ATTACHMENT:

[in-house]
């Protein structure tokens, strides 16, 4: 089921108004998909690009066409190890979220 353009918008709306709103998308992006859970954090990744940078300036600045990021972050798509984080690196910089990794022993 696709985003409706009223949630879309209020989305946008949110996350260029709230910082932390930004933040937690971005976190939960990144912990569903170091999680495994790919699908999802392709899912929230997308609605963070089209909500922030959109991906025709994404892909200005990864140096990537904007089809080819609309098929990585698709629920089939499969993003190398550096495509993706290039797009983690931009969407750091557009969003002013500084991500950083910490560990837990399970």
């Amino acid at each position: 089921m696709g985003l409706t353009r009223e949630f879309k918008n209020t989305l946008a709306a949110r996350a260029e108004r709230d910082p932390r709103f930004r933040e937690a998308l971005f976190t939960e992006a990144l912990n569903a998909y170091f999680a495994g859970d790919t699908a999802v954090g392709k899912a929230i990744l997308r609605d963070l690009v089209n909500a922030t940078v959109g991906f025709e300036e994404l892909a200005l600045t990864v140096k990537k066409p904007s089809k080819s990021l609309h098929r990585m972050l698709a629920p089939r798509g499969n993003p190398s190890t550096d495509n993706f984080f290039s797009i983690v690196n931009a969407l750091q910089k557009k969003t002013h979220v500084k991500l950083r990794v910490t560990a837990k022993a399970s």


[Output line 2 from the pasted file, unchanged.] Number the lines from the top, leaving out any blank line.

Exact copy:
């Protein structure tokens, strides 16, 4: 089921108004998909690009066409190890979220 353009918008709306709103998308992006859970954090990744940078300036600045990021972050798509984080690196910089990794022993 696709985003409706009223949630879309209020989305946008949110996350260029709230910082932390930004933040937690971005976190939960990144912990569903170091999680495994790919699908999802392709899912929230997308609605963070089209909500922030959109991906025709994404892909200005990864140096990537904007089809080819609309098929990585698709629920089939499969993003190398550096495509993706290039797009983690931009969407750091557009969003002013500084991500950083910490560990837990399970």